Best known for the 1892 title story of this collection, a harrowing tale of a woman's descent into madness, Charlotte Perkins Gilman wrote more than 200 other short stories. Seven of her finest are reprinted here.
Written from a feminist perspective, often focusing on the inferior status accorded to women by society, the tales include "turned," an ironic story with a startling twist, in which a husband seduces and impregnates a naïve servant; "Cottagette," concerning the romance of a young artist and a man who's apparently too good to be true; "Mr. Peebles' Heart," a liberating tale of a fiftyish shopkeeper whose sister-in-law, a doctor, persuades him to take a solo trip to Europe, with revivifying results; "The Yellow Wallpaper"; and three other outstanding stories.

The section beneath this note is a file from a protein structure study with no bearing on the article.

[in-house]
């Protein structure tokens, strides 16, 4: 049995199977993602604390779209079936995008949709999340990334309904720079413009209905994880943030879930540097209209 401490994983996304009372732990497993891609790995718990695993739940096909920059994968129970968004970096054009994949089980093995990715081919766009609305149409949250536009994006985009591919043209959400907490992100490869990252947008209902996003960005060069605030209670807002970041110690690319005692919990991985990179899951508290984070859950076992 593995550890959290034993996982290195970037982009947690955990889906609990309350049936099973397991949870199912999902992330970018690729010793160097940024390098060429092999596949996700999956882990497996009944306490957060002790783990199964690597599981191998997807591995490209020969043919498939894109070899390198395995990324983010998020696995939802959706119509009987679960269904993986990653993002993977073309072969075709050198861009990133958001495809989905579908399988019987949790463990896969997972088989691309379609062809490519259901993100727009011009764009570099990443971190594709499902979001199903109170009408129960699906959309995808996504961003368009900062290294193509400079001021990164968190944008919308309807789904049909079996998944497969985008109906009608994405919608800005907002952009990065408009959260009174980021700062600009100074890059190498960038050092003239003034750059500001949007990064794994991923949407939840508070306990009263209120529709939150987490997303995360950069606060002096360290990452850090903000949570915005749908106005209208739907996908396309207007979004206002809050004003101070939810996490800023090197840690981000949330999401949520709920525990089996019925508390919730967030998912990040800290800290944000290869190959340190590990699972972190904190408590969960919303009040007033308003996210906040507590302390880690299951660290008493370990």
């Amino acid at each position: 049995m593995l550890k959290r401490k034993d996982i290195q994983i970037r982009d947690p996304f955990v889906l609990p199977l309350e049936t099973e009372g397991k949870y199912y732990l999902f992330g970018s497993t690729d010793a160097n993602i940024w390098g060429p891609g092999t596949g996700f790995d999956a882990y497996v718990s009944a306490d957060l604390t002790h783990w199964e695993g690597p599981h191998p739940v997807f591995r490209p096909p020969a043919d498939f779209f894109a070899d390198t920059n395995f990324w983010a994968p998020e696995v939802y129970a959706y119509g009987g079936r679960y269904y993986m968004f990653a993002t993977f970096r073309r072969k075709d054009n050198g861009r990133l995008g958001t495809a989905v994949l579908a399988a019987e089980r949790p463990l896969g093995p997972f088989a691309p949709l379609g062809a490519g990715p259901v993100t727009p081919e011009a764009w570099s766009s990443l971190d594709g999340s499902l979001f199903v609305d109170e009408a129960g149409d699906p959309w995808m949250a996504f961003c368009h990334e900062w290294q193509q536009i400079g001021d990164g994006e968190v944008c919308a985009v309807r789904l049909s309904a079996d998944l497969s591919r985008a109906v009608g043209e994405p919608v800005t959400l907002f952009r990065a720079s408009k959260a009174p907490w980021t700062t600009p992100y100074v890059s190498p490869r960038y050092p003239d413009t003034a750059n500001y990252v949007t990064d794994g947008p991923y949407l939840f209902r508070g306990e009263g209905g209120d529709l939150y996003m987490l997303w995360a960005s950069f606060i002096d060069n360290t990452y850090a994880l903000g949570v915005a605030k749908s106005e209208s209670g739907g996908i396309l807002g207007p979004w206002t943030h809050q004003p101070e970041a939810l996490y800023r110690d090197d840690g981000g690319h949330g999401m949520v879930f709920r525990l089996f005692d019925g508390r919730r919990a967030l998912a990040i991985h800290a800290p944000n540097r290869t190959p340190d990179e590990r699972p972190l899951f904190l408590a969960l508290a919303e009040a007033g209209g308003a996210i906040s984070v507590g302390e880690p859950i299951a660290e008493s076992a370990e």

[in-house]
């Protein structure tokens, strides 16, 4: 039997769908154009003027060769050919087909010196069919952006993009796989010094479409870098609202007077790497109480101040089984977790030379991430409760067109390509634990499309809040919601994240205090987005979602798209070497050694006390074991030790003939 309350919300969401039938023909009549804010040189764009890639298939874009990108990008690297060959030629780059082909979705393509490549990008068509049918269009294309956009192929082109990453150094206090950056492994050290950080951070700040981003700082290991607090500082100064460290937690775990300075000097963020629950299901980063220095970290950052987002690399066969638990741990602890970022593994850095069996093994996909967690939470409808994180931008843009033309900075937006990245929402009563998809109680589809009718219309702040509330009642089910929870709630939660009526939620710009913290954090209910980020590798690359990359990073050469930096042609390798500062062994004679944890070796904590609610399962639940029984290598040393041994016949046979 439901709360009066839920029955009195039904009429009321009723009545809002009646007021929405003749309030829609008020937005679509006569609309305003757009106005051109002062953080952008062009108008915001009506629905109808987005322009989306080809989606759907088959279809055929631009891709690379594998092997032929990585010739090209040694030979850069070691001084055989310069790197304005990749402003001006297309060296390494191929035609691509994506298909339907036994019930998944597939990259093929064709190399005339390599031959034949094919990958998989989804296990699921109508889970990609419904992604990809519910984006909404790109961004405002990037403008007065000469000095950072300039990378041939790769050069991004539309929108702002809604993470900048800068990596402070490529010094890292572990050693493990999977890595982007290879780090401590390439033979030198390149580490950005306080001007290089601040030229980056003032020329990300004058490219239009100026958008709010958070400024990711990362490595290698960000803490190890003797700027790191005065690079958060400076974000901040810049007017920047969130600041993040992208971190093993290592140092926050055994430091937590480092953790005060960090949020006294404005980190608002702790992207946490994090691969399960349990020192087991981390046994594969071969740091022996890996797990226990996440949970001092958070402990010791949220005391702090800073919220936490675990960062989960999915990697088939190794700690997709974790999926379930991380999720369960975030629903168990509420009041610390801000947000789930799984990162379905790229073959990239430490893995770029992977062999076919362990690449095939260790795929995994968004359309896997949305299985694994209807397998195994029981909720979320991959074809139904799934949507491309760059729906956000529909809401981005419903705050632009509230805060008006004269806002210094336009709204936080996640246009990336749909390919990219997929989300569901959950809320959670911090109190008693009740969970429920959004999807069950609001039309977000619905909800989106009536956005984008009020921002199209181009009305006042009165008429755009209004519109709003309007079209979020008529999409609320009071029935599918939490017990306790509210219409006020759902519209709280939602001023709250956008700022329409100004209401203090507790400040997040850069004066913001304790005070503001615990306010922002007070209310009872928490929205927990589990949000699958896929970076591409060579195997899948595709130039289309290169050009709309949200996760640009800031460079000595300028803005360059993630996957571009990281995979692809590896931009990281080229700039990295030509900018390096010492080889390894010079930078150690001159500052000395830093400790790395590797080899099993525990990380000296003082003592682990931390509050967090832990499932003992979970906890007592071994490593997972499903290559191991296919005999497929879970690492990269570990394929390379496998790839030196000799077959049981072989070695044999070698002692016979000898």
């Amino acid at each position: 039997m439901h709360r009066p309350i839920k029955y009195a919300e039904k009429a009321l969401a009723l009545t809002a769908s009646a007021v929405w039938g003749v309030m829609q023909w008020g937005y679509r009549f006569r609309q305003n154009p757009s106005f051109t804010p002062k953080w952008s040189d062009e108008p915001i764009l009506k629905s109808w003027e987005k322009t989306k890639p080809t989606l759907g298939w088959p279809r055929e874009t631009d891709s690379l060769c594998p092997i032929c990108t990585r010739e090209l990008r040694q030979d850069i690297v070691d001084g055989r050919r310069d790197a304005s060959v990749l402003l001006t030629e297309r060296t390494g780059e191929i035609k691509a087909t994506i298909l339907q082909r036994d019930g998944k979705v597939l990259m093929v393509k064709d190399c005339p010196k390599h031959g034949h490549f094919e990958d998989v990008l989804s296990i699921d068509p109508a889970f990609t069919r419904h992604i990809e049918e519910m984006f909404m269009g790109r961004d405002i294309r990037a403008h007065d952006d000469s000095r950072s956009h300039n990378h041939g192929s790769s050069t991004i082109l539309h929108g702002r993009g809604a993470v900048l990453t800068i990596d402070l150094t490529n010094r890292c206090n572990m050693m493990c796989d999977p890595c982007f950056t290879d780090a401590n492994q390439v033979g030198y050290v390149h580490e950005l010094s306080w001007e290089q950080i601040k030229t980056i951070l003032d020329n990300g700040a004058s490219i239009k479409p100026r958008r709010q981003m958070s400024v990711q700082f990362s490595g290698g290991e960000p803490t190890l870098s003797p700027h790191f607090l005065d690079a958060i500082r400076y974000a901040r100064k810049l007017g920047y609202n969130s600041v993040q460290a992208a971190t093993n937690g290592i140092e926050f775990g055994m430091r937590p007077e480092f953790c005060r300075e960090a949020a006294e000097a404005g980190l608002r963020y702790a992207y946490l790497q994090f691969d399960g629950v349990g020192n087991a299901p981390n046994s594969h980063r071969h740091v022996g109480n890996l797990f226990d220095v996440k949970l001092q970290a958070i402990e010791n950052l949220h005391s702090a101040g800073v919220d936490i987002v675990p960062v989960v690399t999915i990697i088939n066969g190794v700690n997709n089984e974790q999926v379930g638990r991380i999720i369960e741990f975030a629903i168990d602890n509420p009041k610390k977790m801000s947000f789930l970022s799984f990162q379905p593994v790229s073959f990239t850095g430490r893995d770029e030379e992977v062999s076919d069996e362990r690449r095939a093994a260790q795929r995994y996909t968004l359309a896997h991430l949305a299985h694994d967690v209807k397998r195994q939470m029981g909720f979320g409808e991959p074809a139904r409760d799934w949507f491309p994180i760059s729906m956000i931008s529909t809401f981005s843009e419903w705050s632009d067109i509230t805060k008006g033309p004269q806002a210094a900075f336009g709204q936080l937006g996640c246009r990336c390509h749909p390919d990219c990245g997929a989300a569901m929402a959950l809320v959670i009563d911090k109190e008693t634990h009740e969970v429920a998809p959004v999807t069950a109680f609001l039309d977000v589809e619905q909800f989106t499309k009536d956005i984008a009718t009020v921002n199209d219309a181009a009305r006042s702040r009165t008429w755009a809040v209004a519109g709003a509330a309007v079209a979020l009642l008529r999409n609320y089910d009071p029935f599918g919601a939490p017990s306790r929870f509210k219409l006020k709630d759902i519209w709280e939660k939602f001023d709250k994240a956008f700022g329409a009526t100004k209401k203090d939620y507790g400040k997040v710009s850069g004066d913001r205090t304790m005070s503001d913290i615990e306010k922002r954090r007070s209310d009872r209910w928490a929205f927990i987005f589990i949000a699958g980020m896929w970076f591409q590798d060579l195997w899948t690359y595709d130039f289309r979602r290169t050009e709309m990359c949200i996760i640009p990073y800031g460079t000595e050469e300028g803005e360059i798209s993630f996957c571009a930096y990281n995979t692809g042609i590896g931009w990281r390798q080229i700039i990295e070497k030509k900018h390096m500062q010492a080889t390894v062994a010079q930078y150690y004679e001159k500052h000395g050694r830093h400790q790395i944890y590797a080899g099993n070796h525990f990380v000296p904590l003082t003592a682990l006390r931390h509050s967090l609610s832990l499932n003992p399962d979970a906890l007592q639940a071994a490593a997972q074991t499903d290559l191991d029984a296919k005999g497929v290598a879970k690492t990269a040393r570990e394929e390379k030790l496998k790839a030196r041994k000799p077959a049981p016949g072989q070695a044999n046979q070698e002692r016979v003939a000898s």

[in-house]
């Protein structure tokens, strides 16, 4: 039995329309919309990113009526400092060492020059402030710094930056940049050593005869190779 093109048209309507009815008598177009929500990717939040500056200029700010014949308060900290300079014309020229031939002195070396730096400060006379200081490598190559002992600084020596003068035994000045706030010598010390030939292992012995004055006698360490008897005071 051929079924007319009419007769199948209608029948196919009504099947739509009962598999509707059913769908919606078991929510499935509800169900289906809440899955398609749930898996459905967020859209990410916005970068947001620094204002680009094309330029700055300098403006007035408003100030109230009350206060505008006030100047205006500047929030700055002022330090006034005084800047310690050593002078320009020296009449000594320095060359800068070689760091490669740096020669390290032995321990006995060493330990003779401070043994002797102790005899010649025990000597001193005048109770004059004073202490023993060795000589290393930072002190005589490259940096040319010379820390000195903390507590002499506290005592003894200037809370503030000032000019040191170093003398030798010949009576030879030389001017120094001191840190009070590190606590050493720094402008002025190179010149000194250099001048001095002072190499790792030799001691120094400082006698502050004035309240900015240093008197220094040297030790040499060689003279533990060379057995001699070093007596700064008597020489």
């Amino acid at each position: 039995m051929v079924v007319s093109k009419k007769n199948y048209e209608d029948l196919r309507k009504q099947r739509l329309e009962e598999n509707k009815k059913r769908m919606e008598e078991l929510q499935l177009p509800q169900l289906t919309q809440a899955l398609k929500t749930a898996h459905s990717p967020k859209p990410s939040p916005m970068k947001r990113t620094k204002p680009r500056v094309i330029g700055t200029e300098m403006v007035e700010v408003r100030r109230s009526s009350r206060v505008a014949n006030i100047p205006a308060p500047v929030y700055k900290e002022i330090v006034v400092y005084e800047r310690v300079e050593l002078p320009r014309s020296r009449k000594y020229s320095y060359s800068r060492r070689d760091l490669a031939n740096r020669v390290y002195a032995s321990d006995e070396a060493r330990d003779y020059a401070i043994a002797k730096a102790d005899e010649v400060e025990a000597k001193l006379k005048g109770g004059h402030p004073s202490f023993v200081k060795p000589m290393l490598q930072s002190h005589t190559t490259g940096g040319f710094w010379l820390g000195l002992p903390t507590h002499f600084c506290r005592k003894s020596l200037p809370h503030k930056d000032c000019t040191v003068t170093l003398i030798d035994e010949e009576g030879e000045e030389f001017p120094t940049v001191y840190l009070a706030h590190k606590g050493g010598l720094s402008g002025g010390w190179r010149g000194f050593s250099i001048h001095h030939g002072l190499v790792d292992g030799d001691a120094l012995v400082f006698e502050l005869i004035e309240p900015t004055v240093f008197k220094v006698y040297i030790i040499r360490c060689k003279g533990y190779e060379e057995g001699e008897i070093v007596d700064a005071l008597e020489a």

These charming tales are not only highly readable and full of humor and invention, but also offer ample food for thought about the social, economic, and personal relationship of men and women — and how they might be improved.
About Charlotte Perkins GilmanSee more books from this Author
So I’m curious whether Donkey Work’s ending was motivated by the need for a dramatic climax to the performance, or whether it’s a conscious alternative interpretation of the original text.Jul 19 2010 | Read Full Review of The Yellow Wallpaper and Othe...
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